The Lesson of Mr. Ploenges Farm

I grew up in the country close to the Indianapolis Indiana area. In late 1983, when I moved from St. Louis back to Indianapolis, I was looking forward to meeting old friends and searching for Indian artifact in my home state. Little did I realize that many of my best finds would actually be found within a few miles of where I grew up.

Through the winter of 1983 and the spring of 1984 I traveled throughout the central Indiana area, sometimes driving for an hour or more to search for fields to hunt. Finally, after limited success in my wandering, I stumbled across a suitable field.

I grew up during the 1960s outside of a small town called Cumberland, which has since been engulfed by the urban sprawl of Indianapolis. Cumberland, until the growth boom, was a small town with many German farm families in the surrounding area. As most small boys living in the country, we played in many of the farm fields both while crops were planted and after harvest. Our families next-door neighbor was an elderly farmer of German decent, Anton 'Andy' Ploenges, who was born on his families farm land in a log cabin in 1883. He farmed the land until he died in 1980.

When I was old enough I took over the job of cutting Mr. Ploenges lawn from my older brother Greg. Mr. Ploenges was in his early eighties then and like some small children, I was somewhat frightened of him. He was still active, butchering cows and hogs, or working on his roof. Even then, Mr. Ploenges was a sturdy man over six feet tall but the years of farming had taken their toll. Missing a few fingers, and scaring from sun cancer on the side of his neck and face, made me leery of staying close to him for very long.

Harrison County flint Godar found in Hancock County Indiana.
My good friend Mike Hampton's family lived in the Ploenges' hired hands house which sat across the road from the main farm house. During one of our country hikes together in later years, Mike gave me a slate full groove ax found by Mr. Ploenges many years ago. After Andy Ploenges passed away in the mid 1980's another farmer who lives further up the road purchased the Ploenges farm land. While visiting him prior to searching for Indian relics, his wife mentioned during a conversation that Mr. Ploenges had a passion for history and especially for the history of the Indians who once roamed this area. This was confirmed by Mike's mother Liz one evening while visiting her for dinner.

In the spring of 1984 my girlfriend, Theresa, and I were driving out by Cumberland Indiana looking for a location to hunt arrowheads or search for old bottles. As we drove down the county line road I remembered that there had been an old barn on the farm which burned to the ground back in the early 1960s. Where the road was once a dusty gravel road, a nicely paved road now stretched. Where the barn once stood, now there was a cultivated field with only a few large trees remaining by the road. We thought there might be an old bottle or two around the site. Possibly something worth looking for since not too many people in the area then remembered the barn.

Both of us were skeptical of finding anything yet I pulled the car off of the road by a large tree and we got out to look around. We stood there talking for a moment before I started into the field. On my first step into the field, with one foot still on the road pavement, and the other planted in the moist dirt, I paused to ask Theresa why she was hanging back. I looked back at her to see her leaning against the car looking at me while she buttoned her coat. Without saying a word I looked down by my right foot to the ground and saw a large corner notched point protruding from the earth.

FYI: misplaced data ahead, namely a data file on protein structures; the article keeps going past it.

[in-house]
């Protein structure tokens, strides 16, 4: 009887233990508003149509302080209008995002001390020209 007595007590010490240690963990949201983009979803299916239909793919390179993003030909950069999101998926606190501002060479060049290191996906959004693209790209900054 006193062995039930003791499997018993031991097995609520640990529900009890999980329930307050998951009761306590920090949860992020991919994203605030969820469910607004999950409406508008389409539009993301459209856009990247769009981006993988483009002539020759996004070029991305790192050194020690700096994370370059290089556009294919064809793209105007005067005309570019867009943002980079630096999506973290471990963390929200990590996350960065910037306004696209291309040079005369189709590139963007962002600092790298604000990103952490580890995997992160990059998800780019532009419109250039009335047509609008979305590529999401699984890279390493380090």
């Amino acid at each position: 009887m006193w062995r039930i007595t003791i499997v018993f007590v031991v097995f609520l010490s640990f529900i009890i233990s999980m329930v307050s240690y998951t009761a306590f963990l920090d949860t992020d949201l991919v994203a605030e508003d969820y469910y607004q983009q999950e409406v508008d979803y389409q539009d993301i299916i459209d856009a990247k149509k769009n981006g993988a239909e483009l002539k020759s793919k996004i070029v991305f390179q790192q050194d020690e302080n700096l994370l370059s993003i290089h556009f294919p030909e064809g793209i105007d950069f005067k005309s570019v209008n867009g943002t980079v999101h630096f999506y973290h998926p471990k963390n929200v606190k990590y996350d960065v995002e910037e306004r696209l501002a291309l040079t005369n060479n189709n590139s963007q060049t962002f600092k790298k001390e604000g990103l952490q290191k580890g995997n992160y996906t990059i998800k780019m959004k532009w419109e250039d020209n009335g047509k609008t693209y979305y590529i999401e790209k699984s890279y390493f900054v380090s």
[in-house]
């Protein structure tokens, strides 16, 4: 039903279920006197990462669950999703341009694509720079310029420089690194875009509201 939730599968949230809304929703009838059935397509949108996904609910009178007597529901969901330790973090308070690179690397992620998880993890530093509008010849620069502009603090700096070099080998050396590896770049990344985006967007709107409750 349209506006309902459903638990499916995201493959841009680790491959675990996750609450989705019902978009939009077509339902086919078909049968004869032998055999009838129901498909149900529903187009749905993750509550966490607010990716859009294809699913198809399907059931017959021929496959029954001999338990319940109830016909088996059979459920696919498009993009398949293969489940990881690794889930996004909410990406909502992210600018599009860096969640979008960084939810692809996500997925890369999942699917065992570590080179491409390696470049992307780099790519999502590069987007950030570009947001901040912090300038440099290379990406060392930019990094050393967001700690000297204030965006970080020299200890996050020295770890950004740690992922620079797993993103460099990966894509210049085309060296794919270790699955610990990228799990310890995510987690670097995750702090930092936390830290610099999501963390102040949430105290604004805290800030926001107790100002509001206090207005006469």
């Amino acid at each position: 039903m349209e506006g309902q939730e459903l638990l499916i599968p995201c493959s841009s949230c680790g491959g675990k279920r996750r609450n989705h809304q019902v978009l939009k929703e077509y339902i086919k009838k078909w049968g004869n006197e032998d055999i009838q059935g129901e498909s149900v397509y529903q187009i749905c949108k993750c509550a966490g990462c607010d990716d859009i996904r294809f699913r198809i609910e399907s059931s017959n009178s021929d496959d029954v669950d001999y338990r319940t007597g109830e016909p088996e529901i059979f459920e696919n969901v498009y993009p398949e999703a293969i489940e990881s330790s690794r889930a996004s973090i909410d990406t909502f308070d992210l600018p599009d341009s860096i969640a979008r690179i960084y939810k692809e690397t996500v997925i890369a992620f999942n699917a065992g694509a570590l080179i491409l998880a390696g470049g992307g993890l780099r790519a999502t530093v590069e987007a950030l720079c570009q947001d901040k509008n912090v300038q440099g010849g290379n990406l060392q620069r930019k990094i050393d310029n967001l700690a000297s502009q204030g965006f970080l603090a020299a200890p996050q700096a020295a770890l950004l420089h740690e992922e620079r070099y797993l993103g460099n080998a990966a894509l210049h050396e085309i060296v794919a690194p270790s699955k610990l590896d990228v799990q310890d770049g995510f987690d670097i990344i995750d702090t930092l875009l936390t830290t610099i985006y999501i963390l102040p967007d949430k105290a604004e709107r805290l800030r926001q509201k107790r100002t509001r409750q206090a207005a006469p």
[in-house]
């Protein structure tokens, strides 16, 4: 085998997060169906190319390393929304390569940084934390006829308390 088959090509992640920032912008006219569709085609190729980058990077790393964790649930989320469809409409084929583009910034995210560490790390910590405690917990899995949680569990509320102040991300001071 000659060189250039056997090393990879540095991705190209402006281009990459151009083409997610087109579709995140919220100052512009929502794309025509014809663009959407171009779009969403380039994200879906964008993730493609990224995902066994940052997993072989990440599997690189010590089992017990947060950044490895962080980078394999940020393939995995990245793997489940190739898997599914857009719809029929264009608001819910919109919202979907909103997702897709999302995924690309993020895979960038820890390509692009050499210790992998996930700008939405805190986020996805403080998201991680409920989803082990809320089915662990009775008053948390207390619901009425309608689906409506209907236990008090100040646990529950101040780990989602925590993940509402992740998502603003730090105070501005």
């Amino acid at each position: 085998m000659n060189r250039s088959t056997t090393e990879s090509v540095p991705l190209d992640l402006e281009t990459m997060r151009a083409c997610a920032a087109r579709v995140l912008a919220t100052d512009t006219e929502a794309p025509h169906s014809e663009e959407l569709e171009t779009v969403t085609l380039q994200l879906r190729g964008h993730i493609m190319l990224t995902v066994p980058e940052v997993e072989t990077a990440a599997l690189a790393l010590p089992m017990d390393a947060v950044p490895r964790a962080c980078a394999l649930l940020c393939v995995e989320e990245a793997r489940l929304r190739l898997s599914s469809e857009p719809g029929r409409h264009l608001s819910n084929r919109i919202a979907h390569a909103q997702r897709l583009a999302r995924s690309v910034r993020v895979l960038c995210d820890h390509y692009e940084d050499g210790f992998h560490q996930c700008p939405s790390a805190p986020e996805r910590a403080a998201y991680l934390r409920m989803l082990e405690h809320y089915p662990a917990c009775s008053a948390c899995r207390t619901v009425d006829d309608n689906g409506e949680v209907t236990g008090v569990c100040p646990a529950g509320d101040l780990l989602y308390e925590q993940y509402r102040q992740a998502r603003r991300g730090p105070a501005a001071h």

At less than two feet from the road side, the point was lying flat in the dirt over eighty percent exposed. Only the extreme tip of the point was covered with soil. I could not believe it. Here I had come to this spot to hunt for bottles, and after driving all over mid Indiana, I find my largest point yet within site of my boyhood home. I pointed to the point and called Theresa over to look at it before I lifted it from the ground.
Lost lake found on Plonges Farm by Jeff Anderson

As I held it in my hand, I immediately recognized it a Godar type point. The material is Indiana Hornstone, or Harrison County flint and is semi glossy. Harrison County flint ranges in hue from a dark blue to black. The cross section is flattened and has been re-sharpened from both sides. The relic is totally complete without any damage.

The Godar is an Late Archaic relic dating between 4500 - 3500 B.P. typically found in Illinois, Indiana, Ohio, Kentucky, Tennessee, Missouri, southern Wisconsin and Arkansas. Examples typically range in size from 76 mm to 140 mm in length, are narrow to wide side-notched with parallel sided blade edges when unsharpened.. The type also has straight to rounded side notched base which may or may not be ground. The basal ears are generally rounded to square. The type was named by Gregory Perino in 1963 for points he recovered from west central Illinois.
Lost lake found on Plonges Farm by Jeff Anderson

I have found many other points in the same field and fields in close proximity. My brother Doug found a very nice fully polished slate celt within twenty feet of where I found the Godar a year later. Three nice Lost Lake points, all made of Harrison County Flint, have been found in the area by myself since finding the Godar.

Finding such nice artifacts so close to where I lived for so long just boggles my mind. I think back upon all the years I roamed the area, including Ploenges field, I wish I had started hunting when I lived there and was so much younger. I can look back through all those years, and I can still see my old home from the spot where I now find so many wonderful Indian artifacts now.

By Jeff Anderson
Thursday, October 02, 1997

© 1997 Jeff Anderson